Tonight, my father called me in to watch Billy Graham’s final sermon, “The Cross: My Hope America.” It was a beautiful reminder of the love of my God and Savior. Afterwards, they interviewed a prominent Christian author, founder of a non-profit organization, and radio show producer about his thoughts on Graham’s sermon. He is a leader that I have often been encouraged and uplifted by.
He was asked the question, “Do you feel as this older generation, the generation of Billy Graham and yourself, passes away that there are going to be people who can step up and take your places? Do you have hope that the next generation will step up?”
I knew my answer. Yes. Yes, yes, yes!
But then he answered. “Do I hope? Well, there is always hope. But I am scared.” My heart froze. I waited. And waited. And waited for him to come back and say, “Absolutely. I know without a doubt that this next generation will rise up and take their place in proclaiming the Gospel. I believe with all my heart that they will rise.”
But he didn’t.
My heart broke a little. And then it hit me. He isn’t the first one I’ve heard this from. He isn’t the only one who fears the coming years because he doubts this young generation. They are frightened for us. Do they truly doubt our passion? Our desire to see the name of Jesus up in lights? Or perhaps they are just out of touch with this younger generation?
My defenses rose. “We just do it differently,” I said as I turned to look at my dad. He nodded.
You see, we are not the older generation. We are not going to look like them. We don’t have radio programs or churches to preach to. We haven’t written books at the age of 18 about theology. He’s right, our generation is very different. But one thing that isn’t different is the passion that pulses through our veins, the drive and fervor to see our God, the one and true God, glorified.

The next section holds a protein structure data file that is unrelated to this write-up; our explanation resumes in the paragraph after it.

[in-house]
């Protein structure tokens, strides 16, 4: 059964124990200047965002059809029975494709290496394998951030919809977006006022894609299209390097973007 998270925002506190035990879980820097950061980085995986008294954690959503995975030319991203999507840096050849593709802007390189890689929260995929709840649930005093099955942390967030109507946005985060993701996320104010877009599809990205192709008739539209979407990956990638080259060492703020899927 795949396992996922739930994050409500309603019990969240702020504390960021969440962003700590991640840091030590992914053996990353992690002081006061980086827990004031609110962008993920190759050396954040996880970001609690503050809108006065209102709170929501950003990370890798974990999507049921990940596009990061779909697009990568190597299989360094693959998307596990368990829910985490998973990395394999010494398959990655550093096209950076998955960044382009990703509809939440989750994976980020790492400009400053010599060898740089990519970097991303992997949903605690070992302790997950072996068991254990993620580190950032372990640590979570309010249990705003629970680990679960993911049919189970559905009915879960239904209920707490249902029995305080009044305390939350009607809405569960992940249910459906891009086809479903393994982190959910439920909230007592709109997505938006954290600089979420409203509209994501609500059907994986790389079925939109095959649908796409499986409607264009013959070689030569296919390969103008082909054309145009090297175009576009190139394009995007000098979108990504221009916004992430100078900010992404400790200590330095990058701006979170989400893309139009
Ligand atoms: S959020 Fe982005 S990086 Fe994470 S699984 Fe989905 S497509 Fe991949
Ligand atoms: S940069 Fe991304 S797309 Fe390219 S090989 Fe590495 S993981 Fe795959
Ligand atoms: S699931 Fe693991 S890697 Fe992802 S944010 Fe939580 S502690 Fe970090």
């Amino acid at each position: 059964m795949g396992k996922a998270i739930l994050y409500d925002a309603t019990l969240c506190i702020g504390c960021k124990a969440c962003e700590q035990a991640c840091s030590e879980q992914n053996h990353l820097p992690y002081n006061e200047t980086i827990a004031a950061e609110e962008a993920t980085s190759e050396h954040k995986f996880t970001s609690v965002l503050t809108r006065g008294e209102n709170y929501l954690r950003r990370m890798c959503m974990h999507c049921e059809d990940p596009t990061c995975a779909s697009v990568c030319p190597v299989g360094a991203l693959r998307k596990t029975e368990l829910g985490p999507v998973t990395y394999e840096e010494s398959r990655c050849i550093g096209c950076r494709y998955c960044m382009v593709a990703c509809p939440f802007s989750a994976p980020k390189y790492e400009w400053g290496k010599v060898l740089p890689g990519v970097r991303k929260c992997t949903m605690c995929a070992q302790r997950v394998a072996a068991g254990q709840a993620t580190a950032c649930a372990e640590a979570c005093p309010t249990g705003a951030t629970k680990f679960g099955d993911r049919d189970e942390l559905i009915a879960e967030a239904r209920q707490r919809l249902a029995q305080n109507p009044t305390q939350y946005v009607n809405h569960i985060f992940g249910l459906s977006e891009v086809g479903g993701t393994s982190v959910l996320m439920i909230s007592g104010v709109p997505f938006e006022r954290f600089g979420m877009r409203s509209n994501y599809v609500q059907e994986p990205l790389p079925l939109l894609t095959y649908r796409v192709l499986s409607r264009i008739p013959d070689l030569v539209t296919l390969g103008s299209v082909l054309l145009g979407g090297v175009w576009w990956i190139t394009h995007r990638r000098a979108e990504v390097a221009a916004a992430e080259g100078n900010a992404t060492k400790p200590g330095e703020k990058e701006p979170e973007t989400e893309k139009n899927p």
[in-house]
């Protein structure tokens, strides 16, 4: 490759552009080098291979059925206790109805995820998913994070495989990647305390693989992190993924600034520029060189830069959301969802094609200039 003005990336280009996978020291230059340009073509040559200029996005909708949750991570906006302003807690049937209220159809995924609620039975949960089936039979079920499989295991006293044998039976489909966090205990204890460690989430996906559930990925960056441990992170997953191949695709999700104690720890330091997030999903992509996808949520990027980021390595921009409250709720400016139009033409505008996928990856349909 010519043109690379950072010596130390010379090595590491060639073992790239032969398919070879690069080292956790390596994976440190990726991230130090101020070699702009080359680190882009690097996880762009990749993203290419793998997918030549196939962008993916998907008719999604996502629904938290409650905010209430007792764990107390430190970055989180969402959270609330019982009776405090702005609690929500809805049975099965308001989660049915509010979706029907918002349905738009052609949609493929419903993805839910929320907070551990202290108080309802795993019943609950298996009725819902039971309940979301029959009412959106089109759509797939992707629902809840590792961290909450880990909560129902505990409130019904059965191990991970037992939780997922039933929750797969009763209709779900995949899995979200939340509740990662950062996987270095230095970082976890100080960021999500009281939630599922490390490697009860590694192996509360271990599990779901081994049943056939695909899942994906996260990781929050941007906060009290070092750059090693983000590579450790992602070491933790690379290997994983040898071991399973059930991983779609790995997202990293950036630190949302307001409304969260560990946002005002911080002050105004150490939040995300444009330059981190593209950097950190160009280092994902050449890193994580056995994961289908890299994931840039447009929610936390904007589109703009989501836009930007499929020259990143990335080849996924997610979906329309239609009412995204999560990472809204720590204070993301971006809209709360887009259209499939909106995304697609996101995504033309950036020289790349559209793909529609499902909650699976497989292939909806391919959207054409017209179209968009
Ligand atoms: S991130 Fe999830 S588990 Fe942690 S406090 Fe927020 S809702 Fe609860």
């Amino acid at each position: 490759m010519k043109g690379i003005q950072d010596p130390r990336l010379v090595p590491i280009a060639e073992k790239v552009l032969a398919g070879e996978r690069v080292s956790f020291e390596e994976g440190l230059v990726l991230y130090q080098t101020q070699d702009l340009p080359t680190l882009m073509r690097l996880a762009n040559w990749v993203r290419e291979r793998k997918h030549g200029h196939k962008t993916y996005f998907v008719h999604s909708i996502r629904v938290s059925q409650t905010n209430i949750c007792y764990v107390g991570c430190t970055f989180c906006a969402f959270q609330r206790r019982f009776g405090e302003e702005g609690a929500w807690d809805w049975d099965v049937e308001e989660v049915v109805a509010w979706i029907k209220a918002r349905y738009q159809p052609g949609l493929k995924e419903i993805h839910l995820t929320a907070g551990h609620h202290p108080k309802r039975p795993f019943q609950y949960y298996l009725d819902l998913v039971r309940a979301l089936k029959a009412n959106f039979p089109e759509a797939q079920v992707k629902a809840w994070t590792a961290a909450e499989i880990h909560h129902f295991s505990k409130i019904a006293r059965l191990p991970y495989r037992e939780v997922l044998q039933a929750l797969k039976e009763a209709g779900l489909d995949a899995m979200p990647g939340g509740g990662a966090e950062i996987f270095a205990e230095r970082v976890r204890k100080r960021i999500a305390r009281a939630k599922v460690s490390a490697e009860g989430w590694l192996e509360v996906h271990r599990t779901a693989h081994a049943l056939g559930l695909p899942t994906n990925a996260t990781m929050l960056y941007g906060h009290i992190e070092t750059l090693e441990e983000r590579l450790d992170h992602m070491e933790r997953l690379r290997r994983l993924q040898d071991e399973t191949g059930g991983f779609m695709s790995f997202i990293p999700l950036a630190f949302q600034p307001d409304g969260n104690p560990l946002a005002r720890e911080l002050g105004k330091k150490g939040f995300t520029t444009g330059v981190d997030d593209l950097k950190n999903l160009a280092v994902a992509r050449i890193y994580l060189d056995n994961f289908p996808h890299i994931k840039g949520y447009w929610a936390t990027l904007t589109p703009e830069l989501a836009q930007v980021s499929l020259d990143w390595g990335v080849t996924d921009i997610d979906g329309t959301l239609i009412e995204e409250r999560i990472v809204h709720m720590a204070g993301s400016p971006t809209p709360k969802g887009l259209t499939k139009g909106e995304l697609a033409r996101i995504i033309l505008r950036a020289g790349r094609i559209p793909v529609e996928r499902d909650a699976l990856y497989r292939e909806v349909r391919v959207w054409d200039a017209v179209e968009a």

Do they not see the masses of young men and women going out into the world, giving up their college degrees to pursue the unlovable, to love the one forgotten, to sell all we have and chase after God’s path?
Do they not see the tears stream down our face for want of more of our Savior? Do they not see the moments where we can hardly breathe because we are so overcome by the holiness of our God? Do they not see that beneath the beanies, plaid shirts, skinny jeans, we love our Lord?
Of my own close friends, 50% have gone into full time mission work. And the rest are passionately seeking to shine Christ’s light in their workplace.
We do not take our calling lightly. We do not sit back. We are not afraid.
Growing up I was taught, “Don’t let anyone look down on you because you are young, but set an example for the believers in speech, in conduct, in love, in faith and in purity” (1 Timothy 4:12).
You, my elders, you taught me this. Why is it then that you are the very ones who look down on us? We may not work like you. We may not look like you. We may not even have the same game plans, but I can assure you that we have one.
I’m tired of the older generations speaking doubt and discouragement over us. When I think about this, how we are often forced to focus on our failures, when I really stop and think about it, it makes sense.
It is the plan of the enemy to weigh us down with so much self-doubt, discouragement, and depression that we stop short of our callings and passions.
I believe in my generation. I believe that they have been born for such a time as this. I believe that they will step up and they will spread the Gospel as no man has done before.
I see Esthers, Davids, Timothys, Peters, Pauls, Daniels, Gideons, Marys. I see one in every young face I pass.
Why would we ever berate a younger generation into believing that they are doubted?
I do not doubt my generation. I do not doubt the young men and women that I have grown up with. I have seen the passion that shines so clearly in their eyes. I have seen their heart’s cry for more. I have seen their desire for this world to know, to TRULY know the Living God.
And so, I pray that instead of measuring us against the norms of the past, that the older generations may embrace us as we are and take the time to see how absolutely ready we are to rise up and declare the glory of our Lord, Jesus Christ.